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Teens And Bullying

óby Ciaran Leaper


Bullying is when a person is picked on over and over again by an individual or group with more power, either in terms of physical strength or social standing. Two of the main reasons people are bullied are because of appearance and social status. Bullies pick on the kids they think don't fit in, maybe because of how they look, how they act (for example, kids who are shy and withdrawn), their race or religion, or because the bullies think their target may be gay or lesbian.

Some Teen bullies attack their targets physically, which can mean anything from shoving or tripping to punching or hitting or even sexual assault. Others use psychological control or verbal insults to put themselves in charge. For example, people in popular groups or cliques often bully people they categorize as different by excluding them or gossiping about them (psychological bullying). They may also taunt or tease their targets (verbal bullying). Verbal bullying can also involve sending cruel instant or email messages or even posting insults about a person on a website - practices that are known as cyberbullying.

One of the most painful aspects of Teen bullying is its relentlessness. The seemingly never-ending nature of bullying can put a person in a state of constant fear, and guys and girls who are bullied may find their schoolwork and health suffering. One Bullied Teen began having stomach pains and diarrhea and was diagnosed with a digestive condition called irritable bowel syndrome as a result of the stress that came from being bullied throughout ninth grade. Other Teens have spent their afternoons hungry and unable to concentrate in class because he was too afraid to go to the school cafeteria at lunchtime.

Studies show that people who are abused by their peers are at risk for mental health problems, such as depression or anxiety. They may also think about suicide more.

Teen Bullies are at risk for problems, too. Bullying is violence, and it often leads to more violent behavior as the bully grows up. As many as one out of four elementary school bullies have a criminal record by the time they are 30. Some teen bullies end up being rejected by their peers and lose friendships as they grow older. Teen Bullies may also fail in school and not have the career or relationship success that other people enjoy.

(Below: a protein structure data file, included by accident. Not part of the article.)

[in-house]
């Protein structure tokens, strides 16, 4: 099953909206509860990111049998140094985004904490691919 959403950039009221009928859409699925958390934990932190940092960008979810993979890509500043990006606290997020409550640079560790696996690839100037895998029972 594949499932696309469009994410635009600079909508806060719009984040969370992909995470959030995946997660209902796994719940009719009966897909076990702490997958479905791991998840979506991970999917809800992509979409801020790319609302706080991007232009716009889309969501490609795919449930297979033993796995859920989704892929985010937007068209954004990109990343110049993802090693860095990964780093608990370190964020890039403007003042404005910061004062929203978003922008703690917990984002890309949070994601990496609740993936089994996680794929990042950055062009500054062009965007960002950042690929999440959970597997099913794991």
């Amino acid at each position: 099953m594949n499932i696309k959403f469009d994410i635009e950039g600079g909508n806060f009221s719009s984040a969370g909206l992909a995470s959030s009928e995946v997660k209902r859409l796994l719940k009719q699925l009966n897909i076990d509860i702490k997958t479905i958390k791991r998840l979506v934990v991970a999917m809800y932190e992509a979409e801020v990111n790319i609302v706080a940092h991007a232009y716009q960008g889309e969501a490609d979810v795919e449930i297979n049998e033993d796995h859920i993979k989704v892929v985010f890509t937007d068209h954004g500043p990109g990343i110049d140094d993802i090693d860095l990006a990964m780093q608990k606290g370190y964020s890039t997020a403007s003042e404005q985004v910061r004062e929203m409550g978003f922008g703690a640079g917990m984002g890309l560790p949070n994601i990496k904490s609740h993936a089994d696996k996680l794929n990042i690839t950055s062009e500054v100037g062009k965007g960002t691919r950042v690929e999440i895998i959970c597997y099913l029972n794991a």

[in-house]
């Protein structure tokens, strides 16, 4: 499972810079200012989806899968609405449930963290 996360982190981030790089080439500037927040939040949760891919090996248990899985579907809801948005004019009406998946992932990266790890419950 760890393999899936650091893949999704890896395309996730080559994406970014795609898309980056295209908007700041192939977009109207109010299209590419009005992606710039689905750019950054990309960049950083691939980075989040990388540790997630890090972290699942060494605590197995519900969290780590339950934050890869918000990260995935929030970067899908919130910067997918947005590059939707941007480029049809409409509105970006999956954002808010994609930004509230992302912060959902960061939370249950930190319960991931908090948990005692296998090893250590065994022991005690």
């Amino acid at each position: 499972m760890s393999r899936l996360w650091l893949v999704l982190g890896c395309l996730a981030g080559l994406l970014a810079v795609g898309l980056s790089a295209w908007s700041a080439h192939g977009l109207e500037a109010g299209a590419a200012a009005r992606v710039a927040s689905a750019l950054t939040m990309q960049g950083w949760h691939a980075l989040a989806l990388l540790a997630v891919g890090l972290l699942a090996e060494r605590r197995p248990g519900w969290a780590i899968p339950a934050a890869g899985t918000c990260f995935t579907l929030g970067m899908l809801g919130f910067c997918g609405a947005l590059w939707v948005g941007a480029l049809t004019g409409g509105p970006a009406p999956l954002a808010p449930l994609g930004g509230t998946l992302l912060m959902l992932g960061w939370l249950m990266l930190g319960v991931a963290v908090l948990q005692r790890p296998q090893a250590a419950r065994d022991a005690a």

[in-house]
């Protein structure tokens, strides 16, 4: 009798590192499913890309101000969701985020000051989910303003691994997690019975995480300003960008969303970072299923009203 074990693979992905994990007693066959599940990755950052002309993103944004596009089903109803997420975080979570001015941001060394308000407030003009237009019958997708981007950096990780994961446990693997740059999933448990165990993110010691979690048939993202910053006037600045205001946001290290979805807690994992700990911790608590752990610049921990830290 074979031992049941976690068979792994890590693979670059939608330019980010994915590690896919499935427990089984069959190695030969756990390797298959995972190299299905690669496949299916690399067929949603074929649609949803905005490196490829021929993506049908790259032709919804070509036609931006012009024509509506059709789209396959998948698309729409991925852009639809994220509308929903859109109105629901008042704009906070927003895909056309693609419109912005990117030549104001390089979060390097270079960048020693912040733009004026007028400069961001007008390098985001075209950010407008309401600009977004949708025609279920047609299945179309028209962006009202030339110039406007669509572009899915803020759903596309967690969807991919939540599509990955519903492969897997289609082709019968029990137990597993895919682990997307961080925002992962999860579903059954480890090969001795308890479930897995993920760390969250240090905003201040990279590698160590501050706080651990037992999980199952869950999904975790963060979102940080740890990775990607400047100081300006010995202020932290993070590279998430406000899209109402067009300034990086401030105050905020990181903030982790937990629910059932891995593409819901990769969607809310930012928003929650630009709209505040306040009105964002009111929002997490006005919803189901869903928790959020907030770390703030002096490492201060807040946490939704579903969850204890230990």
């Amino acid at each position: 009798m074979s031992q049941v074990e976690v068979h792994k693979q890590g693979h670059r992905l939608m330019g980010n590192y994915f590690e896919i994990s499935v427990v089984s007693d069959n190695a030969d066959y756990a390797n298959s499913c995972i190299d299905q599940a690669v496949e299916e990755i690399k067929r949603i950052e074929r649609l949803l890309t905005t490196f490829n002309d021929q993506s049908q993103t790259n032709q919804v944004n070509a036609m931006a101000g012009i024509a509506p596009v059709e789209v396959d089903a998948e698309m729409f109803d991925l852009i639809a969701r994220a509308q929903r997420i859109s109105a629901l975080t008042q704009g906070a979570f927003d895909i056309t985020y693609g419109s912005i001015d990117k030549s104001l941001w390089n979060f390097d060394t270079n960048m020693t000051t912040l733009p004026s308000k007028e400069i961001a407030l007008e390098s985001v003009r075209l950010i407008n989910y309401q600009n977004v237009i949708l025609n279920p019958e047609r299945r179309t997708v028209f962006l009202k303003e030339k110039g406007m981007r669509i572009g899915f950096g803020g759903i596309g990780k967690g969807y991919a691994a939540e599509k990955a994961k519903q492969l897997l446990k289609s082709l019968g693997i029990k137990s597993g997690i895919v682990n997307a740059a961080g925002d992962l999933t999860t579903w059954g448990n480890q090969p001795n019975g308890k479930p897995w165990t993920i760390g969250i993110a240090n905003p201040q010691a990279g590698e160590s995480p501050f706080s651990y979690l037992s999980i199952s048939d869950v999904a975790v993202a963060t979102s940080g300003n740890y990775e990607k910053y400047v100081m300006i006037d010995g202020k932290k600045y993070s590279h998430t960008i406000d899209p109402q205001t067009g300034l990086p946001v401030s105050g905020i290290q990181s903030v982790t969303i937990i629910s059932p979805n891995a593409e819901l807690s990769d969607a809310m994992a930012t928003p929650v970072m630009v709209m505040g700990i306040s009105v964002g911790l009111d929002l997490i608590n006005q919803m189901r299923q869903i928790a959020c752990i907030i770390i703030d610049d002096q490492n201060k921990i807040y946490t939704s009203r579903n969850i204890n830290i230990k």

Who Bullies?
Both guys and girls can be Teen bullies. Bullies may be outgoing and aggressive. Or a bully can appear reserved on the surface, but may try to manipulate people in subtle, deceptive ways, like anonymously starting a damaging rumor just to see what happens.

Many Teen bullies share some common characteristics. They like to dominate others and are generally focused on themselves. They often have poor social skills and poor social judgment.

Although most bullies think they're hot stuff and have the right to push people around, others are actually insecure. They put other people down to make themselves feel more interesting or powerful. And some bullies act the way they do because they've been hurt by bullies in the past - maybe even a bullying figure in their own family, like a parent or other adult.

Some teen bullies actually have personality disorders that don't allow them to understand normal social emotions like guilt, empathy, compassion, or remorse. These people need help from a mental health professional like a psychiatrist or psychologist.

Teens And Bullying - Page 2


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